Elements of ML Programming, 2nd Edition (ML97)

Solutions for Chapter 5

Solutions for Section 5.1

Solutions for Section 5.2

Solutions for Section 5.3

Solutions for Section 5.4

Solutions for Section 5.5

Solutions for Section 5.6

Solutions for Section 5.1

Exercise 5.1.2(a)

     val rec padd = fn
             (P,nil) => P |
             (nil,Q) => Q |
             ((p:real)::ps, q::qs) => (p+q)::padd(ps, qs);

Exercise 5.1.2(e)

     val rec printList = fn
             nil => () |
             x::xs => (

Exercise 5.1.3

The most useful case-expression is probably the following.
     case y mod 400 of
         0 => true |
         100 => false |
         200 => false |
         300 => false |
         _ => y mod 4 = 0;

Exercise 5.1.4(a)

     case E of
         true => true |
         false => F;

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Solutions for Section 5.2

Exercise 5.2.2

Modified 6/11/04.

     exception Negative of int;

     fun fact1(0) = 1
     |   fact1(n) =
             if n>0 then n*fact1(n-1)
             else raise Negative(n);

     fun fact(n) = fact1(n) handle Negative(n) => (
         print("Warning: negative argument ");
         print(" found\n");

Exercise 5.2.3

     open TextIO;

     exception Eof;

     fun digit(c) = c >= #"0" andalso c <= #"9";

     fun startInt(file) = startInt1(file, input1(file))

     and startInt1(file, NONE) = raise Eof
     |   startInt1(file, SOME c) =
             if digit(c) then ord(c)-ord(#"0")
             else startInt(file);

     fun finishInt(i,file) =

     and finishInt1(i, file, NONE) = i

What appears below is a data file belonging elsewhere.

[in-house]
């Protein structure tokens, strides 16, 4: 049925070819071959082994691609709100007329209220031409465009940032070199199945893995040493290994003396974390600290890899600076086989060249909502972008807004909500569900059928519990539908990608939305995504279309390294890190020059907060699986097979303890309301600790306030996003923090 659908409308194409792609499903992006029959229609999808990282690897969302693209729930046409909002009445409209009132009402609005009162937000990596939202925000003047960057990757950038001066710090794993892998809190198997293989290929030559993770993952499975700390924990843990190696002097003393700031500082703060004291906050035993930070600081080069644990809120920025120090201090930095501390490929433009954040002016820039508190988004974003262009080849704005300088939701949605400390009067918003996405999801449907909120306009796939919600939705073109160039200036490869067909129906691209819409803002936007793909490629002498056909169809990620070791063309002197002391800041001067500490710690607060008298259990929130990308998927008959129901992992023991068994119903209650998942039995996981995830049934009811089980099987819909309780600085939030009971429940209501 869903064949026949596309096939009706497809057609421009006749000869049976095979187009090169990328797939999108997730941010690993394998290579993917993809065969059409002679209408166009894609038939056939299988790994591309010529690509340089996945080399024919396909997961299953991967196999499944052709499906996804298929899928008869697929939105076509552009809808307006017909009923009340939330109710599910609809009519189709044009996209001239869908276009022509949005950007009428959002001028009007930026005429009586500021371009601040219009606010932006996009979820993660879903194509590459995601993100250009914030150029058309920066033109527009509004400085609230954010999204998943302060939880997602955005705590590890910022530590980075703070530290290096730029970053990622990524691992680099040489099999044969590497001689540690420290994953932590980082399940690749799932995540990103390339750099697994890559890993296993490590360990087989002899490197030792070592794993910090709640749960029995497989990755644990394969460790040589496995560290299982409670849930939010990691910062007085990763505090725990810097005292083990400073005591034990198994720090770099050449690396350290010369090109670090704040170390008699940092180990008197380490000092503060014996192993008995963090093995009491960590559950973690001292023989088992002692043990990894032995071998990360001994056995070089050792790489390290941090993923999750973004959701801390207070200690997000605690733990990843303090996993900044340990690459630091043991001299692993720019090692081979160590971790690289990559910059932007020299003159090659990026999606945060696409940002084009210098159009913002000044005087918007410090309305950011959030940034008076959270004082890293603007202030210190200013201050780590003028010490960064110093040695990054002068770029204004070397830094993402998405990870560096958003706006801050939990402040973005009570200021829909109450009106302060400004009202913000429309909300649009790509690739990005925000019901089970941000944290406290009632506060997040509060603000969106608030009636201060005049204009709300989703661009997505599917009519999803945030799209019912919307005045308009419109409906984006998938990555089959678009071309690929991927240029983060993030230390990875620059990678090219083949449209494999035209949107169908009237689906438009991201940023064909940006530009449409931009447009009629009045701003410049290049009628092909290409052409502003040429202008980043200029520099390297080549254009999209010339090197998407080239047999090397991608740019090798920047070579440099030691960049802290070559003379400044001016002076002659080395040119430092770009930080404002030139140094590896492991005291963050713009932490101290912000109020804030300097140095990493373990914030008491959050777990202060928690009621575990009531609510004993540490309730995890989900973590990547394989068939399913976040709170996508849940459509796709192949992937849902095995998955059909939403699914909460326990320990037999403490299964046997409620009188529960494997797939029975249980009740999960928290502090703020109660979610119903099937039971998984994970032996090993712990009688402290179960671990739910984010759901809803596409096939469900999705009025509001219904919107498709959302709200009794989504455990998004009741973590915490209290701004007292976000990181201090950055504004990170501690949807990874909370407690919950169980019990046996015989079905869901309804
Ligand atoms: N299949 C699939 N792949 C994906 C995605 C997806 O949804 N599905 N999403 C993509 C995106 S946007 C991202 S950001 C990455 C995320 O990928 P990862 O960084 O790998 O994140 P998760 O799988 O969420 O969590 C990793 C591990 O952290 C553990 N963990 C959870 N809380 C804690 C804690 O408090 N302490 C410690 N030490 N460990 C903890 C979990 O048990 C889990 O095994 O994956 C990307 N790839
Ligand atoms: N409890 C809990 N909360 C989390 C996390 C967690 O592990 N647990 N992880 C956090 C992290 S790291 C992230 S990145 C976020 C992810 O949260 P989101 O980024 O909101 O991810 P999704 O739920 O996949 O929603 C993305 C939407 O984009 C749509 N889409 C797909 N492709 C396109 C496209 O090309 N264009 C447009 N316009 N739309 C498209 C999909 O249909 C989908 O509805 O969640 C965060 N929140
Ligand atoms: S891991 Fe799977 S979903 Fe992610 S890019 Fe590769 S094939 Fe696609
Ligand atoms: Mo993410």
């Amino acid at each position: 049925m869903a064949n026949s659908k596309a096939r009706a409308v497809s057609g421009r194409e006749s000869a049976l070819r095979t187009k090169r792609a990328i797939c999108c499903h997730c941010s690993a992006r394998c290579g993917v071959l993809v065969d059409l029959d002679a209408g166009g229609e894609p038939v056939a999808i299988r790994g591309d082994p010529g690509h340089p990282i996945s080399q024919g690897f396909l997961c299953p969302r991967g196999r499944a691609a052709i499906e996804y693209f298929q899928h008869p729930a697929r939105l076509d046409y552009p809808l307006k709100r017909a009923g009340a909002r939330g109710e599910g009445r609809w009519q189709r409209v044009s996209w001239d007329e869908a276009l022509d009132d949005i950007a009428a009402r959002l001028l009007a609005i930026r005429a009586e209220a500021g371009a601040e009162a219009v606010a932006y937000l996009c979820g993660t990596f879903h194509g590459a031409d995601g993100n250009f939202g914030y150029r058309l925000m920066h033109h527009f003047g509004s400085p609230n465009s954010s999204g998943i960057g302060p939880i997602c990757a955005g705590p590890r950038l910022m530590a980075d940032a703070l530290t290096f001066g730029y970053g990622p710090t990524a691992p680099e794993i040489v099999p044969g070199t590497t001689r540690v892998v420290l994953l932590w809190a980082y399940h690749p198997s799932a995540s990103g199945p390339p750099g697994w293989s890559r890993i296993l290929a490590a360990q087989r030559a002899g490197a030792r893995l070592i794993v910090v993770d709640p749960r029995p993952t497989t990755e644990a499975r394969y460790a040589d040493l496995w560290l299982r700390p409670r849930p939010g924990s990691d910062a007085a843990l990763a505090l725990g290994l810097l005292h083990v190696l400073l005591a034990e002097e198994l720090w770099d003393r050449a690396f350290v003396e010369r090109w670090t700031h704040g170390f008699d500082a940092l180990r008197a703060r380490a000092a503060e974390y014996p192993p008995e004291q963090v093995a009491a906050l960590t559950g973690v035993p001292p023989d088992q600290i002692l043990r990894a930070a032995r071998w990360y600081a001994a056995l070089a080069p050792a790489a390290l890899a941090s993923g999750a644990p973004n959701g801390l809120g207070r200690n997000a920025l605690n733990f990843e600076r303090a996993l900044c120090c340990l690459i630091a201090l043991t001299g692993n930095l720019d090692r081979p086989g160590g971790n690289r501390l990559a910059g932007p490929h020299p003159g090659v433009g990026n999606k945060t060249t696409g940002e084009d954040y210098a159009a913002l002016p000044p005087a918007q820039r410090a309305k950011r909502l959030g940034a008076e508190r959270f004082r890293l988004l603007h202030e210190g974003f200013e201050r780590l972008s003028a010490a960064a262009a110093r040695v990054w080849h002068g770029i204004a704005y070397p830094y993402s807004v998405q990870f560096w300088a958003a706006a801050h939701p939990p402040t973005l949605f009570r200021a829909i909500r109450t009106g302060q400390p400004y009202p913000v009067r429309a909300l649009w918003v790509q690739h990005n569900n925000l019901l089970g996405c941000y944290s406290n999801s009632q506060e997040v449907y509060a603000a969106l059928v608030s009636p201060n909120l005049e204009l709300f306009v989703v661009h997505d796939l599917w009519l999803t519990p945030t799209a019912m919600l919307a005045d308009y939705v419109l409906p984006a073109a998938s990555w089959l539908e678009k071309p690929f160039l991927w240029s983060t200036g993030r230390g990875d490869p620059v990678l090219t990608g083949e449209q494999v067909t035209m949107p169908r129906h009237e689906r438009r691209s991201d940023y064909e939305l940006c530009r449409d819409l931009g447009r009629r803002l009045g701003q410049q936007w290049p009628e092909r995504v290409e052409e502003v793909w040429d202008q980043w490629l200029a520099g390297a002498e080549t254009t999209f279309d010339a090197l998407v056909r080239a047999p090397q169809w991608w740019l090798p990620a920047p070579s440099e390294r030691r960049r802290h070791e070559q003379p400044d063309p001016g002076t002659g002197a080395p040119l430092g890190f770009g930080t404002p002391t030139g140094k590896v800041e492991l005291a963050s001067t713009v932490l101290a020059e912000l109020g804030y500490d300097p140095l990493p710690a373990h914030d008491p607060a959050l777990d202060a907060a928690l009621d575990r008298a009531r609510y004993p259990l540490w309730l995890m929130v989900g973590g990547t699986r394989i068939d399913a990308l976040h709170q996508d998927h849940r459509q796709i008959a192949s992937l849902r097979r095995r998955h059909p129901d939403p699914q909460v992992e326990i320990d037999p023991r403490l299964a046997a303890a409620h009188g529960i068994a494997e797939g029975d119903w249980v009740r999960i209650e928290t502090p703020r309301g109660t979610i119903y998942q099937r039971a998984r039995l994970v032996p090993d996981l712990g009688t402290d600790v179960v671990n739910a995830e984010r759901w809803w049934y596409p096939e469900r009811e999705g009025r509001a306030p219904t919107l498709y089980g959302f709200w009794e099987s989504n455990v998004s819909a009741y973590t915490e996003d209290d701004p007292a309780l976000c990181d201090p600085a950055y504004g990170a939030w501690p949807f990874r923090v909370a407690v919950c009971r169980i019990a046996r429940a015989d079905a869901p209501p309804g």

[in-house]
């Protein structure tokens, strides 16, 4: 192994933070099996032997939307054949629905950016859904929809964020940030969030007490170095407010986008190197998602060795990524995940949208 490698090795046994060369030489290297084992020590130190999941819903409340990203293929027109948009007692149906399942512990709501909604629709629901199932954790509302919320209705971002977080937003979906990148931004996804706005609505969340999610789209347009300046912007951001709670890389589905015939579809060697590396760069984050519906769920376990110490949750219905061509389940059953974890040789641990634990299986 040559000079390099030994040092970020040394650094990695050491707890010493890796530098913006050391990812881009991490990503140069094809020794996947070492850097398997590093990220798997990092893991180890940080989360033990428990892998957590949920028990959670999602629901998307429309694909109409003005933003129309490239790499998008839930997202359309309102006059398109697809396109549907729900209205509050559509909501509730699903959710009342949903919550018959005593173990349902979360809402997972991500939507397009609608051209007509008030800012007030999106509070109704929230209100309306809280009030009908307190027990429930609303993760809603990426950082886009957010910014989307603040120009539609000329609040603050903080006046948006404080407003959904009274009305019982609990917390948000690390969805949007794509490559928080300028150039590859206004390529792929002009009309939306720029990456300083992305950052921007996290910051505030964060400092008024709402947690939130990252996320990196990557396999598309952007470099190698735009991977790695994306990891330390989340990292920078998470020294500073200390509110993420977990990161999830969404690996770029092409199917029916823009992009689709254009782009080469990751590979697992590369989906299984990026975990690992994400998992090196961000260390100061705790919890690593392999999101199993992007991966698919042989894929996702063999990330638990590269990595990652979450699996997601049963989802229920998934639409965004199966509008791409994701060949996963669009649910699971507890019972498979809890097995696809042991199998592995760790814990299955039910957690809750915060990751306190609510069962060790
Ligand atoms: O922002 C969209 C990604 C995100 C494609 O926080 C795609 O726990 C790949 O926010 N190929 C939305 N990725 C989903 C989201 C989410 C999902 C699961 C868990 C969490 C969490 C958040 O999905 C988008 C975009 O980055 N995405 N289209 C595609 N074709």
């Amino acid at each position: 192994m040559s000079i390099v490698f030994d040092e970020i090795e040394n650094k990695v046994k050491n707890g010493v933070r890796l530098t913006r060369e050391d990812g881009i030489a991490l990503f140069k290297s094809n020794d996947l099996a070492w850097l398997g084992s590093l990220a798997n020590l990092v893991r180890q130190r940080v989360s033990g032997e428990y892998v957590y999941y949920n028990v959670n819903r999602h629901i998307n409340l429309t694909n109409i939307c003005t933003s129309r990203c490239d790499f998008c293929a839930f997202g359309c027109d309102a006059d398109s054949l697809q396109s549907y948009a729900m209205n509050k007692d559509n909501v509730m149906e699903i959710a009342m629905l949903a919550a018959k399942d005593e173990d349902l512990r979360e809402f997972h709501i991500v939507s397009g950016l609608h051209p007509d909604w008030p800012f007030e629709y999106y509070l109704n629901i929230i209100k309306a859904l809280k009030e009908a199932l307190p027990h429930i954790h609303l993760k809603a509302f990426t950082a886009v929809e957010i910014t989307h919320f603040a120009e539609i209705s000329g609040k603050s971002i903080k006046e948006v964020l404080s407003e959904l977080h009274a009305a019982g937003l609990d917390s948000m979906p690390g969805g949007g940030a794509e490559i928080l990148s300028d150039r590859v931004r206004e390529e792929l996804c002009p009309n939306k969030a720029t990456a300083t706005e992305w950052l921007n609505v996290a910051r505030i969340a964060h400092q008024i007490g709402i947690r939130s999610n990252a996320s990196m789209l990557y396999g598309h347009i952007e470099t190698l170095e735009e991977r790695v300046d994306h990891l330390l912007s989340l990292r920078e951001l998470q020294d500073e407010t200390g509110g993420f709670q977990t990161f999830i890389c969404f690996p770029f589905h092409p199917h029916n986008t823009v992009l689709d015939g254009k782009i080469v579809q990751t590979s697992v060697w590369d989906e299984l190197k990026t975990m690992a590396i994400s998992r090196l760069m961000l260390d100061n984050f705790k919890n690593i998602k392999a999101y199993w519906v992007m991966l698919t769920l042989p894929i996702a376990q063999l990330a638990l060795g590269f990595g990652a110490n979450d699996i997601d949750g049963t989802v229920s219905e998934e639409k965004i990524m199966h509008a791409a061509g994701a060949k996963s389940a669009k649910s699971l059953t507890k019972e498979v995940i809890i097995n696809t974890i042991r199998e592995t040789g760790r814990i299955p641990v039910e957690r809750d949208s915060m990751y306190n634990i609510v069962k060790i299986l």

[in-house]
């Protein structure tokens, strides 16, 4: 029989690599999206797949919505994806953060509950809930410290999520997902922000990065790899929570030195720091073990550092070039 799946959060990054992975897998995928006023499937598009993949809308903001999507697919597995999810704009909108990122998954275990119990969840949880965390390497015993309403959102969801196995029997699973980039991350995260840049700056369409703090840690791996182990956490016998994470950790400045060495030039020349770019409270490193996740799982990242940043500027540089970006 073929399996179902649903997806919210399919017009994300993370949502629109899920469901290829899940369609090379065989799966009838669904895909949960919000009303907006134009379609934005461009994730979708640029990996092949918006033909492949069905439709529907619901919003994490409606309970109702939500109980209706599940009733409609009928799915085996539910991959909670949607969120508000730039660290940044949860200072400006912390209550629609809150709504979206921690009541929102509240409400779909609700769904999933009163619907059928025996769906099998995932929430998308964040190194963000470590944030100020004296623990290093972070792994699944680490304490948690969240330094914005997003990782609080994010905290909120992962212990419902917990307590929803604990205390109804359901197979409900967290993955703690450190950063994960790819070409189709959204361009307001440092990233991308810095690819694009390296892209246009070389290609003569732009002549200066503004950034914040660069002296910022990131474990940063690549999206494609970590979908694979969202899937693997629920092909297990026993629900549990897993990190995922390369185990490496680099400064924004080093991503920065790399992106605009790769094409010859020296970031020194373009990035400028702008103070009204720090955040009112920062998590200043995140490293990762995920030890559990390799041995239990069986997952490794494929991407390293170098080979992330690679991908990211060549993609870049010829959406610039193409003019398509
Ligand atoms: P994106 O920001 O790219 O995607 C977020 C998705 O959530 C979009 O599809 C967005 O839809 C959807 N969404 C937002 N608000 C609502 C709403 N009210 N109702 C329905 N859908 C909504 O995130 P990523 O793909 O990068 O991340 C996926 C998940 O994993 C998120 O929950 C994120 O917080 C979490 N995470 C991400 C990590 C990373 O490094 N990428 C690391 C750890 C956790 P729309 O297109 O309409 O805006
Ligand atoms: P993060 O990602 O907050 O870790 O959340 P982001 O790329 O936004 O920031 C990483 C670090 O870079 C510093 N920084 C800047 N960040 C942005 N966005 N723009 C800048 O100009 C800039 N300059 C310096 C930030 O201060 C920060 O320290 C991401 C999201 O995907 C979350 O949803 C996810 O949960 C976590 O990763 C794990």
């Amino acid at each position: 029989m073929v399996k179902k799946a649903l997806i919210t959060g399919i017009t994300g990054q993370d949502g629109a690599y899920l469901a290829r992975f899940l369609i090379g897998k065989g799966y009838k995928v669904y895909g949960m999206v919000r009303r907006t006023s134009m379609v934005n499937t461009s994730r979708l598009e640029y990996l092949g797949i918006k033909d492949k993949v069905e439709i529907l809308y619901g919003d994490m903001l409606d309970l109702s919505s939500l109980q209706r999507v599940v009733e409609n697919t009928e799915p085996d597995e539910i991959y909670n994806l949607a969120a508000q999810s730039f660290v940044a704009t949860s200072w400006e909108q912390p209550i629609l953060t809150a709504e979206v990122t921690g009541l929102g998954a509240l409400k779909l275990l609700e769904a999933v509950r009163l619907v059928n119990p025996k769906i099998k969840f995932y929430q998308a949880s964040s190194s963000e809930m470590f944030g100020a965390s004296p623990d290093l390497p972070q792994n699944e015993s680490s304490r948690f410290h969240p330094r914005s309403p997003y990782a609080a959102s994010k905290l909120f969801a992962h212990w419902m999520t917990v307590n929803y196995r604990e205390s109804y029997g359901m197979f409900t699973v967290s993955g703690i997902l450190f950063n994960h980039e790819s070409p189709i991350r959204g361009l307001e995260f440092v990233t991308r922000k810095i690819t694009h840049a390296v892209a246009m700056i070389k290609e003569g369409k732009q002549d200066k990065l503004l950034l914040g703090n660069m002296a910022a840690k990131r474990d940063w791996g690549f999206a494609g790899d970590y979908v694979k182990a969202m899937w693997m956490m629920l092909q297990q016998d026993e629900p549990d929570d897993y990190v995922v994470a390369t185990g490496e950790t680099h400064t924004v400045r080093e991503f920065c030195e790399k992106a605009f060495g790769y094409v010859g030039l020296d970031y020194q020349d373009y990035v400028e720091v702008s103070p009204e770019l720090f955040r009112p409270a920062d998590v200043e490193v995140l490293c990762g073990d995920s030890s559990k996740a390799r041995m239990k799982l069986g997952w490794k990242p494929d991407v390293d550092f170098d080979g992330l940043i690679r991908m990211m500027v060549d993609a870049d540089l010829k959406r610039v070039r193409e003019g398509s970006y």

|   finishInt1(i, file, SOME c) =
             if digit(c) then
                     finishInt(10*i+ord(c)-ord(#"0"), file)
             else i;

     fun getInt(file) = finishInt(startInt(file), file)

     fun sumInts1(file) =
             (getInt(file) + sumInts1(file)) handle Eof => 0;

     fun sumInts(filename) = sumInts1(openIn(filename));
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Exercise 5.2.4

exception Unnormalizable;

exception Misshaped;

(* normalize(a,L) divides each element of list L by a *)
fun normalize(a,nil) = nil
|   normalize(a,r::rs) = r/a::normalize(a,rs);

(* condense1(b,L1,L2) subtracts from the jth element of L2
	b times the jth element of L1 for all j and produces
	the resulting L2 *)
fun condense1(b:real,nil,nil) = nil
|   condense1(b,x::xs,y::ys) = (y-b*x)::condense1(b,xs,ys)
|   condense1(_) = raise Misshaped; (* one list is longer
			than the other *)

(* condense2(L,M) takes a list L and a list of lists M, and
	considers each list L' on M.  For L', we subtract from
	each element in the tail of L' the product of the head
	of L' and the corresponding element of list L *)
fun condense2(L,nil) = nil
|   condense2(L,(x::xs)::Rs) =

(* condense(M) applies pivotal condensation to matrix M *)
fun condense([[a]]) = a
|   condense((b::bs)::Rs) =
        if b <= 0.0 andalso b >= 0.0 then raise Unnormalizable
		(* above tests if b=0.0; recall that testing
		   equality with a real is illegal, as is using
		   a real in a pattern.  If b=0.0, then we cannot
		   normalize, because a division by 0.0 is called
		   for *)
		val L = normalize(b,bs);
		val M' = condense2(L,Rs)
|   condense(_) = raise Misshaped; (* the number of rows
			does not equal the length of each row *)
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Exercise 5.2.5(a)

string -> exn

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Solutions for Section 5.3

Exercise 5.3.1(a)

rev1 can only take lists of equality types as arguments. Thus, even if we specify the type of list elements, as we have done here by mentioning the type int list -> int list, it is an error, since the specified type is a function type and therefore not an equality type.

Exercise 5.3.1(d)

Although rev2 can take as argument lists of any type, including nonequality types such as function types, ML will not evaluate an expression whose type has variables in it. Since the result of this expression is a list of elements of type 'a list -> 'a list (the type of rev2), and this type has the variable 'a, there is an error, and ML tells us there is a ``nongeneralizable type variable'' in the result.

Exercise 5.3.1(f)

This expression is legal. Its result is the list [chr,chr], whose type is concrete, namely int -> chr.

Exercise 5.3.2(a)